7. Another gem from Laurie Colwin, my favorite food writer of all time: pear chutney. This stuff has many great uses, among them as a spread for baked brie or a dip for devils on horseback. In a heavy pot on the stove, cook together 3 or 4 large, firm pears (cored but not peeled, and chopped into chunks), 2 minced garlic cloves, 2 t salt, 2 t hot paprika, 2 t ground coriander, 1/2 C vinegar, 1 C raisins (I used Craisins in a pinch), and 1 T ground ginger. When the pears are tender add 1/2 C brown sugar and cook it down till "sludgy but not liquidy." This is not in Colwin's directions, but I like to grind up everything in the food processor if using as a dip.
8. See the recipe for Krunk Jewce, Inquisition Punch, or whatever you want to call this delicious sangria-esque concoction made with very well-disguised Manischewitz - also courtesy of the fabulous and clever Miriam. Truly, a breakthrough in Kosher mixology.
9. Per request, here's my recipe for these delectable little treats that are sort of a cross between chewy molasses cookies and gingersnaps, based on Shirley Corriher's "Cracked Surface Crunchy Gingersnaps" (I make them so that they are not all that crunchy). Before baking, they are rolled in regular granulated sugar, which lends them a festive, shimmery cast once they come out of the oven! They are spicy and gingery and perfect for this kind of weather. Cream 1 and 2/3 C sugar and 1.5 sticks butter, add 1/4 C molasses and blend well. Blend in egg on low speed. Set aside and whisk together 2 and 1/4 C flour, 2 t baking soda, 1/2 t salt, 1 heaping T ground ginger, 1 heaping t ground cinnamon, 1/2 t ground cloves, and 1/2 t ground nutmeg. Add the dry mixture to the wet and form a dough. Roll dough into 1.5 inch balls, then roll them in a plate full of sugar. Bake on baking sheets lined with parchment paper for 8 minutes in a 350 degree oven. Remove, and leave on the baking sheets for another minute or two before removing to a plate.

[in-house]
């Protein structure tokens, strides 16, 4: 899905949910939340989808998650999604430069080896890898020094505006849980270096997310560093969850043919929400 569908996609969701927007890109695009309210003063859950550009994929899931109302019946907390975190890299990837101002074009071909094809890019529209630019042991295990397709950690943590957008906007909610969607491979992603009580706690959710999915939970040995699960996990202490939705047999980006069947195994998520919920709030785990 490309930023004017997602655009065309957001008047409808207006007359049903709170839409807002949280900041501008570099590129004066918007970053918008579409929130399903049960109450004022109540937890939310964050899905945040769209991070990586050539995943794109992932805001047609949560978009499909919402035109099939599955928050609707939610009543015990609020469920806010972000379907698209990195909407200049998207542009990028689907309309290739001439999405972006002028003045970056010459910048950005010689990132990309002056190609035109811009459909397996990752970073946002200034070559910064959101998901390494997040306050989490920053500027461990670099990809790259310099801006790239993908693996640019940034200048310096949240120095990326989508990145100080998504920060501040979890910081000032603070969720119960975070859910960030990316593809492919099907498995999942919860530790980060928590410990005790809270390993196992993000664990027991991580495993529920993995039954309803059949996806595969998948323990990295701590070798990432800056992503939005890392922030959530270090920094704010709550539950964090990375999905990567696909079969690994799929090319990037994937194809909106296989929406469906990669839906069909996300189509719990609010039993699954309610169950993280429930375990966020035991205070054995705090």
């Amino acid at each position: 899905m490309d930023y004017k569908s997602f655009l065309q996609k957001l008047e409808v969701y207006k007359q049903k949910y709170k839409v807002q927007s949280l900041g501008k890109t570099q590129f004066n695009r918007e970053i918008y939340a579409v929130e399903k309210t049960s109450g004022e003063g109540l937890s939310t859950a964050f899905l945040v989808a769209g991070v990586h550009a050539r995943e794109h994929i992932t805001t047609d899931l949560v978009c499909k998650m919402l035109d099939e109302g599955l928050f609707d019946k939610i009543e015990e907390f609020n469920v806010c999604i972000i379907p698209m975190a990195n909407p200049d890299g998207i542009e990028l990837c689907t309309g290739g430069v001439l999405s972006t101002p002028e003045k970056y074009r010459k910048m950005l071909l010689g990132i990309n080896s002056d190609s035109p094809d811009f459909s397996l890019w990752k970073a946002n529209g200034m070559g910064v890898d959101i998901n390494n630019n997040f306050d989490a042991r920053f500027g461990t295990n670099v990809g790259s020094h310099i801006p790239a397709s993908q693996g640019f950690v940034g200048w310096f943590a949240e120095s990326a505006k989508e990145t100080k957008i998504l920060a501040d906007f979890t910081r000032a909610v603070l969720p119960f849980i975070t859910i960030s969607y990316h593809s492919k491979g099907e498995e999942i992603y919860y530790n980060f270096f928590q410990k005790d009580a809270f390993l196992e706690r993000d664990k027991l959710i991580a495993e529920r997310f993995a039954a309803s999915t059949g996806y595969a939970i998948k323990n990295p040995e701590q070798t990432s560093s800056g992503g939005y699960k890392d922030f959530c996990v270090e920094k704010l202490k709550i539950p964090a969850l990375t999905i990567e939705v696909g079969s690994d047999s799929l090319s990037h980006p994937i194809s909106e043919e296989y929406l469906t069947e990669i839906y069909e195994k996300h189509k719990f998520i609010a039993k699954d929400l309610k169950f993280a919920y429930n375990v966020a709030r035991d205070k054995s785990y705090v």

10. If setting out a vegetable platter, know that carrots are more popular than celery. Just FYI.
11. If people can't tell what something is, they are not very likely to eat it. Curse you, weird feta and red pepper dip with overly pungent briny cheese tang!
12. This is not food- or drink-related, but it is perhaps a lesson in resourcefulness. Say you want to build a fire, but you forgot to collect enough kindling wood and now all the sticks in your yard are buried under several feet of ice. If you are anything like me, about half the furniture in your house has been picked up off the side of the road. You are very likely to own a recycled, left-for-dead Ikea wicker chair that has a big hole in the seat and is pretty much unsafe for anyone but a cat to rest upon. Allow your burlier guests to destroy this chair - it will keep them occupied for at least half an hour. Then, throw the pieces to the flames! You will have the hottest, most raging pyre of all time, and your frostbitten friends will be very happy they traveled near and far to enjoy it.